— -- While Donald Trump indulges in fries and a big Mac to celebrate beating 16 Republican candidates and effectively winning his party’s nomination, another party is huddling to plan a new threat.
Over Memorial Day weekend, the Libertarian Party will be holding its convention in Orlando to put forth its presidential and vice presidential candidates. The party has largely been ignored in previous cycles, but party leaders are hoping that this year might be different.
Libertarians are trying to appeal to voters disenchanted with the prospect of a Trump or Hillary Clinton presidency. The party is banking on the fact that Trump and Clinton have the highest unfavorability ratings of any candidate -- on either side of the aisle -- in recent history.
“We are seeing record interest in the party,” the national Libertarian Party’s political director, Carla Howell, recently told Politico Magazine. “Membership has spiked; it has gone up about 30 percent in the last few months. We’re also seeing record media interest."
What is the Libertarian Party?
"Libertarian” is defined as “a person who upholds the principles of individual liberty especially of thought and action," according to the Merriam-Webster dictionary.
The Libertarian Party tends to be fiscally conservative and socially liberal. It vehemently opposes any government intervention in citizens’ private and business decisions (the party’s current front-runner, for instance, supports abortion rights and legalizing drugs).
“Essentially, we believe all Americans should be free to live their lives and pursue their interests as they see fit as long as they do no harm to another. In a nutshell, we are advocates for a smaller government, lower taxes and more freedom,” the party says on its website.
The Orlando convention will be themed “Legalize Freedom.”
The party was first formed 45 years ago. Prominent Libertarians include Rand Paul and his father Ron Paul, who both ran as Republican presidential candidates, as well as David Koch, the billionaire political activist (Koch ran as Libertarian vice president in 1980).
How Have They Done In The Past?
In 2012, Libertarian candidate Gary Johnson earned almost 1.3 million votes – the most votes a Libertarian nominee has ever garnered. Still, it only amounted for 0.99 percent of the total popular vote, and the party was far from winning any electoral votes.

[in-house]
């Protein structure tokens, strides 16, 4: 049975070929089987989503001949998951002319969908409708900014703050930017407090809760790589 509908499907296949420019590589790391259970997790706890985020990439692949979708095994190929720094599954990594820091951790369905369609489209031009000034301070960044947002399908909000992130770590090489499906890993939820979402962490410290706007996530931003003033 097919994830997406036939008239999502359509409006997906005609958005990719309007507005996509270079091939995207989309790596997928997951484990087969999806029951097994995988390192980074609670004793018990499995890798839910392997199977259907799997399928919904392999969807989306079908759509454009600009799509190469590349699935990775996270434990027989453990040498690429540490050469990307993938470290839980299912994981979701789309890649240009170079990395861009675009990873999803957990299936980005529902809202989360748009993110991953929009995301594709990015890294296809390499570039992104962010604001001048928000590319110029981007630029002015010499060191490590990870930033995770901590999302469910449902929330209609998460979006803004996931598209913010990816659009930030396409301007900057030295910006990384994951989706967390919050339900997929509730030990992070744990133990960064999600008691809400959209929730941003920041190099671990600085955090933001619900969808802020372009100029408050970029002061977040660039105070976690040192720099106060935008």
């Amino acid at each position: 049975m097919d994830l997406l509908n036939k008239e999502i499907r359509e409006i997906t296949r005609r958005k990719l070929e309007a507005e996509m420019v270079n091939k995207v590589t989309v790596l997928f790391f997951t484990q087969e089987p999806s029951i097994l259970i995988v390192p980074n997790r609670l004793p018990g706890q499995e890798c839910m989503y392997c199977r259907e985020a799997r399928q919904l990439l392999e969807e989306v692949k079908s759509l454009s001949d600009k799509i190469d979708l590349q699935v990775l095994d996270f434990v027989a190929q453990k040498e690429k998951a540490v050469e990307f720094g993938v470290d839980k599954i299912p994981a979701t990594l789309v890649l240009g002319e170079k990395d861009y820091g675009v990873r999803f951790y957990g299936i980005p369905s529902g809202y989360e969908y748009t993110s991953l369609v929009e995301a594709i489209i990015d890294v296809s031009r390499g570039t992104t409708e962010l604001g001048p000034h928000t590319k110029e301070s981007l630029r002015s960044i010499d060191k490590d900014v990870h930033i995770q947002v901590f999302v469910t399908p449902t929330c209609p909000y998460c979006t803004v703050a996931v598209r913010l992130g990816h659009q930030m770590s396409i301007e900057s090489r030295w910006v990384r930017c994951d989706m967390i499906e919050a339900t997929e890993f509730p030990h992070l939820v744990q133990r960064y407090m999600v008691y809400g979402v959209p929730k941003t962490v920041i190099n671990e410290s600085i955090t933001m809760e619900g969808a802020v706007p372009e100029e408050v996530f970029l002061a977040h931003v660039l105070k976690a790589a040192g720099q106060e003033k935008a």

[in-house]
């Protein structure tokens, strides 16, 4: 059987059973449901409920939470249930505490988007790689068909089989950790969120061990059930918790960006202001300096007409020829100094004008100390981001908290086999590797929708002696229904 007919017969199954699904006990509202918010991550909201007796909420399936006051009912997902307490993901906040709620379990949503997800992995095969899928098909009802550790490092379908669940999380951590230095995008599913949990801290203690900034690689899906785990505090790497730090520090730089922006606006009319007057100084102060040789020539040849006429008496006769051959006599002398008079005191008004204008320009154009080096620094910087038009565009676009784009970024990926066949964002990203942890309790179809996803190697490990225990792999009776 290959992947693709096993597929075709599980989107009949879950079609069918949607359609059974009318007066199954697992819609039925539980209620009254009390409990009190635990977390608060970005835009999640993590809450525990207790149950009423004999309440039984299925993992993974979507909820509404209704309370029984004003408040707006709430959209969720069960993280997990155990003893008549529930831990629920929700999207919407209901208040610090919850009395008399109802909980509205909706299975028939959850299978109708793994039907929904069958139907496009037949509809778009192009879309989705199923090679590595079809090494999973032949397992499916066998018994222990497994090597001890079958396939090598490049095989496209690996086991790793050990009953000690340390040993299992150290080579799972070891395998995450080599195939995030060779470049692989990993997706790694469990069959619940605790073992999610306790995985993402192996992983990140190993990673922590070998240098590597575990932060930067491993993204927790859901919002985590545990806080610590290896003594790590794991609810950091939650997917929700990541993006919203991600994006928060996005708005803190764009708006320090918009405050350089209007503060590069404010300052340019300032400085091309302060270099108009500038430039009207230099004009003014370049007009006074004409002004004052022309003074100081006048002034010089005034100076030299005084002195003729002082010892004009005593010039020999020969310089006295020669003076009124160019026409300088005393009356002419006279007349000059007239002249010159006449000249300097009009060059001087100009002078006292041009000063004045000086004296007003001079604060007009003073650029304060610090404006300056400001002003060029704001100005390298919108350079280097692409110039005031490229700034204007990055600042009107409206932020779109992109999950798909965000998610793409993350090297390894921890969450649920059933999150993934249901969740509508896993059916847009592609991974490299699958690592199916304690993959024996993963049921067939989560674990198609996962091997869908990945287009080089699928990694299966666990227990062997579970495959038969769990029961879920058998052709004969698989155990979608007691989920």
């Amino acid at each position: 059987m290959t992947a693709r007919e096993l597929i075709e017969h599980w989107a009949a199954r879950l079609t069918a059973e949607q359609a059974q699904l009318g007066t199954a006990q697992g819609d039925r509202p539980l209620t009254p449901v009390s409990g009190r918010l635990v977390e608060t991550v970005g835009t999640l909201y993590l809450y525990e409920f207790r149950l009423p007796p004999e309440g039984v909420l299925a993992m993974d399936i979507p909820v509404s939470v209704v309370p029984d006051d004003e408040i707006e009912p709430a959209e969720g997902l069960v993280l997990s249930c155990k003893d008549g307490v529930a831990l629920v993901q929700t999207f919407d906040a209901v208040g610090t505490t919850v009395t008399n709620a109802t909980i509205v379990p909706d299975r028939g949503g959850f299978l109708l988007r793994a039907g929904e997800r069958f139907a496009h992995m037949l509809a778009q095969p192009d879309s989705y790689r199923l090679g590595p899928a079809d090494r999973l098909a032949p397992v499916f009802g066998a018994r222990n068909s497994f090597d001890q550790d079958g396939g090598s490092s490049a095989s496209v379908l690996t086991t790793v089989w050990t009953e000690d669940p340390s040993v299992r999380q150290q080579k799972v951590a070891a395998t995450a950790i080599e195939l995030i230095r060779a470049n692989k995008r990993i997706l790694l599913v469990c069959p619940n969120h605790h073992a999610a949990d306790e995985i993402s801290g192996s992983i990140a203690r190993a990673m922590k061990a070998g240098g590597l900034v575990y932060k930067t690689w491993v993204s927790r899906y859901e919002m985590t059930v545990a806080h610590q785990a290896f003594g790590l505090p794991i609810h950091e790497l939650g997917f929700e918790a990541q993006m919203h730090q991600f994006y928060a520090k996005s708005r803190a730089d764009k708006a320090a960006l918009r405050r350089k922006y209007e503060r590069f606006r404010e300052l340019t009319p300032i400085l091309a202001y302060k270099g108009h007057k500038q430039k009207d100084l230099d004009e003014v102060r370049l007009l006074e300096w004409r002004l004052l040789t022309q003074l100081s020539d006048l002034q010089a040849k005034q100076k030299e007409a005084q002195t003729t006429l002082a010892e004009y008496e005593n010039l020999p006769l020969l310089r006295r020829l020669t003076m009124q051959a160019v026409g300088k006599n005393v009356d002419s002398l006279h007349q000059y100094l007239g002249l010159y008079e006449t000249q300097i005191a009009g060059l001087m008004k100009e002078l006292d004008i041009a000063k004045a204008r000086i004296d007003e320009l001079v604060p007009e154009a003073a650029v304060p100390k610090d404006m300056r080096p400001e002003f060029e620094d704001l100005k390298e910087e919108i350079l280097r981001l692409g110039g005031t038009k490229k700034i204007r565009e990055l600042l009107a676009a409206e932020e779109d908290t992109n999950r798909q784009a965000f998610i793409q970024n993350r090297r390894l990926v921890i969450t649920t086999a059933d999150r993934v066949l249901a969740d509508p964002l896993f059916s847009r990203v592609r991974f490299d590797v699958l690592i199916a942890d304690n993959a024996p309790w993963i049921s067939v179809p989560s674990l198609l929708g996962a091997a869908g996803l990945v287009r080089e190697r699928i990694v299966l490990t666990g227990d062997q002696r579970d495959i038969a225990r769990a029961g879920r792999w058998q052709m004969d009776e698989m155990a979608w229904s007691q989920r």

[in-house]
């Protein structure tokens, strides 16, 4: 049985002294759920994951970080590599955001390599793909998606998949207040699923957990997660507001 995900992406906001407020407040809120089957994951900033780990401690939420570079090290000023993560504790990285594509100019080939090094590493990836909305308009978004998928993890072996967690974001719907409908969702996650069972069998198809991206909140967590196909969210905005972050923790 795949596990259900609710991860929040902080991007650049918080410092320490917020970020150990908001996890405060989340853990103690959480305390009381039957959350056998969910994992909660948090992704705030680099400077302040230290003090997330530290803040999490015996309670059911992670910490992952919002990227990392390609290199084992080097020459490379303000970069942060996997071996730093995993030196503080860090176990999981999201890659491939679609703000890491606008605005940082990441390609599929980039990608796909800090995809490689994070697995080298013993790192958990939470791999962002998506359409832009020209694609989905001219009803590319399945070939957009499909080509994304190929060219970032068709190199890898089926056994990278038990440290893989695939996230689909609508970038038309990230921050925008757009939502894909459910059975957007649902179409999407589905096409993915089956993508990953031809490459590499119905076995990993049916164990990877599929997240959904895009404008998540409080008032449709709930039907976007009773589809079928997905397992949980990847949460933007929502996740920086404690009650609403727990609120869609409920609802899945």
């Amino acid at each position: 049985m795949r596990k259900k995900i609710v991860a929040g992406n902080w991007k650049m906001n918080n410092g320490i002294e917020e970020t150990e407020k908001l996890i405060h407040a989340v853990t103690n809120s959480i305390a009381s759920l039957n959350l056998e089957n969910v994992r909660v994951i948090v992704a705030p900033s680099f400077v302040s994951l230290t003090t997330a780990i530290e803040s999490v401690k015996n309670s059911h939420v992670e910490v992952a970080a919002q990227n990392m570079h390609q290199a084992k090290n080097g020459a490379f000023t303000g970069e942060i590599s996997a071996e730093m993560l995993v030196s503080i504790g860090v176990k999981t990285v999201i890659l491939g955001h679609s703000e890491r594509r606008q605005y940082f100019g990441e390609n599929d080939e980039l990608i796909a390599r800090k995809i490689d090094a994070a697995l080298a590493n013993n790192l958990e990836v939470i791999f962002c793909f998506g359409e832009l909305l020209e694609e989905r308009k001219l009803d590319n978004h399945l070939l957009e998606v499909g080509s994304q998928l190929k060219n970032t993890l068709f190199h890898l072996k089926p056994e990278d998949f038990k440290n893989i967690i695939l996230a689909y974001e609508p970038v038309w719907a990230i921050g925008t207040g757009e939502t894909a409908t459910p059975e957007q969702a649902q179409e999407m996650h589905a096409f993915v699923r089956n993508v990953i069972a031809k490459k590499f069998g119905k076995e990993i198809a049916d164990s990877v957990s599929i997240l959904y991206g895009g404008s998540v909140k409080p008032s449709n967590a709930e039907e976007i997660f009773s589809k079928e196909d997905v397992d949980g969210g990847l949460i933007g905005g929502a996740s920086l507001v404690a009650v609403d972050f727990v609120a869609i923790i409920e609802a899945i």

The party reached more than 1 percent of the popular vote just once in its history when Ed Clark headlined the Libertarian ticket in 1980.
Alaska has been the best state for Libertarians in the past, according to an analysis from the University of Virginia’s Center for Politics. Libertarians also average over 1 percent of support in Montana, Arizona and Wyoming.
Could They Do Better This Year?
Some Libertarians hope that this could be a breakthrough year for the party, usually reduced to a footnote in the overarching narrative of the general election.
Libertarians want their eventual nominee to receive at least 15 percent support in national polls so that he or she can debate the presumptive GOP and Democratic nominees.
A Fox News poll in mid-May shows Johnson garnering 10 percent support in a race against Trump and Clinton. A Monmouth poll in March showed Johnson hitting 11 percent support.
That might be enough for the Libertarian Party to become a spoiler.
The party has also been working hard to ensure its candidate is listed on every state’s ballot — so far, the party has made it to 32 states and is confident it can reach its goal.
Who’s Running For Their Nomination?
There are a total of 15 candidates running to win the Libertarian Party’s nomination.
Former two-term New Mexico Gov. Gary Johnson is currently expected to clinch the nomination (Johnson was also the nominee in 2012).
Other viable candidates include millionaire software entrepreneur John McAfee, who fled Belize after he was cited as a “person of interest” in the murder of his neighbor, and Austin Peterson, former Fox Business producer and Libertarian activist.
Johnson recently announced he would want former Republican Massachusetts Gov. William Weld as his vice president. Weld might help make a Libertarian ticket more attractive to Democrats — in 1997, Bill Clinton nominated him as ambassador to Mexico (the nomination was eventually blocked). He also wound up supporting President Obama in 2008, though he has since said he regretted it.
Weld has been very outspoken in his criticism of Trump.
“I can hear the glass crunching on Kristallnacht in the ghettos of Warsaw and Vienna when I hear that, honest,” he told The New York Times, blasting Trump’s policy to round up and deport undocumented immigrants.
The party's convention will feature a vice presidential and presidential debate.
Party operatives have shot down speculation that a dark horse candidate like Mitt Romney might try to win the party’s nomination. It is possible, but highly unlikely, they’ve said.